I’m sure you can tell that I am a big fan of Eucalyptus biomass and firewood.
Being a newcomer to rural Ireland, I was quite surprised that some households in the rural community were buying firewood ! To me it appeared that they could simply grow their own. A cheap form of winter fuel in the form of Eucalyptus biomass, either for firewood logs or coppice.
My experience with turf has been good, though turf does leave a lot of fine ash to be cleared up most mornings. Burning timber, provided it is dry provides equivalent heat with a fraction of the ash. Although I haven’t yet, as of September 2018, been able to verify that Eucalyptus firewood leaves even less ash than most other varieties such as Ash and Spruce, this is what I am led to believe.
Eucalyptus is ideally suited to biomass in Ireland due to it’s fast growth rates. Many varieties of Eucalyptus will coppice, giving a high yield over a thirty year lifespan. Eucalyptus is considered to be a perennial biomass crop, i.e. a harvest can be taken each year.
Because Eucalyputs can grow in a wide variety of poor soils, with many varieties thriving in wet ground, they are a commercial proposition on degraded land which otherwise would yield no revenue. Again I am surprised that growing Eucalyptus biomass isn’t more popular.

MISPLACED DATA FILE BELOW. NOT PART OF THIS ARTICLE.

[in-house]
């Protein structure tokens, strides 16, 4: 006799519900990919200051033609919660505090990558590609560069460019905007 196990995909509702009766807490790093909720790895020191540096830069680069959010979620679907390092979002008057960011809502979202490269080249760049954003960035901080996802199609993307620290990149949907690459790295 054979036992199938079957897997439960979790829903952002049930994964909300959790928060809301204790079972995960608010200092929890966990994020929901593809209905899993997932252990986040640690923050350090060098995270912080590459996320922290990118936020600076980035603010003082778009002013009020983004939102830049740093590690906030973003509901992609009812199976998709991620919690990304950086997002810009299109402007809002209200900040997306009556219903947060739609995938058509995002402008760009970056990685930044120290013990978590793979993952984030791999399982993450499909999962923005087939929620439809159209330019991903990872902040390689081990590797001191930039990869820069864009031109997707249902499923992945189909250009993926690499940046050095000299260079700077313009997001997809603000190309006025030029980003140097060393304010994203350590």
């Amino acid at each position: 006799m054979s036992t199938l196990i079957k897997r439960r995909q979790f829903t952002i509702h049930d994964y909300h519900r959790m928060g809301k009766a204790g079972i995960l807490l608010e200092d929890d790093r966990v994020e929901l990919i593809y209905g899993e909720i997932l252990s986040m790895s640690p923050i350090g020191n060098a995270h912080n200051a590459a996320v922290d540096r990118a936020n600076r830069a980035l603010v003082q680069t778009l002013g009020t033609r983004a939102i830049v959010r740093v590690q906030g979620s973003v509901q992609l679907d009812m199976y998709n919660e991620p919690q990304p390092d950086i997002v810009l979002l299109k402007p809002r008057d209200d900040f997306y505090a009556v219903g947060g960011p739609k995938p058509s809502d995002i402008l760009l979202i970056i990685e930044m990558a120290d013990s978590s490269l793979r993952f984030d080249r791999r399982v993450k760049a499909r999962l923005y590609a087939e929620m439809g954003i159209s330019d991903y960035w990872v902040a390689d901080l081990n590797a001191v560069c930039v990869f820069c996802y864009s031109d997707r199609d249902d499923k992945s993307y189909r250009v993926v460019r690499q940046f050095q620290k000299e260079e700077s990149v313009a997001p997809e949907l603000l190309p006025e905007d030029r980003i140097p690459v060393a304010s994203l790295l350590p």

How does Eucalyptus biomass compare with other varieties as a firewood crop.
Below are my own personal experiences and results of research.
- It’s very noticeable when you burn Ash, just how long it lasts and how much heat it gives off. Likewise when you burn softwood like spruce, it’s very evident how much more quickly it burns, though it does burn hot.
- Wood needs to be dry before it will burn well. This is important ! Seasoning is a relative term. The summer of 2018 was particularly hot, and a small Irish Alder I cut up for firewood was dry in a few weeks ! It brunt well, not as good as Ash, but certainly it is acceptable firewood.
- As below wood becomes fibrous and tough as it seasons. This is my experience of Ash and Spruce. The chain saw cuts through it with ease when it’s fresh. Try cutting it with the chain saw when it’s been drying for a few months and you would think the saw is blunt.
- Generally conifer, Ash, Oak, Beech and the other mainstays of the Irish firewood market need to be seasoned for at least a year unless kiln dried. It’s suggested that Eucalyptus be seasoned for a couple of years. It grows at least twice as fast as the other species, so that shouldn’t be an issue. NOTE what I say above though, everything is relative and subject any tree wood to hot dry conditions and it will dry out more quickly than in cold damp conditions.
My current view after burning some of my Eucalyptus wind fall is that it will require no more seasoning / drying that Ash, Spruce or Alder all of which I have personally cut and burnt.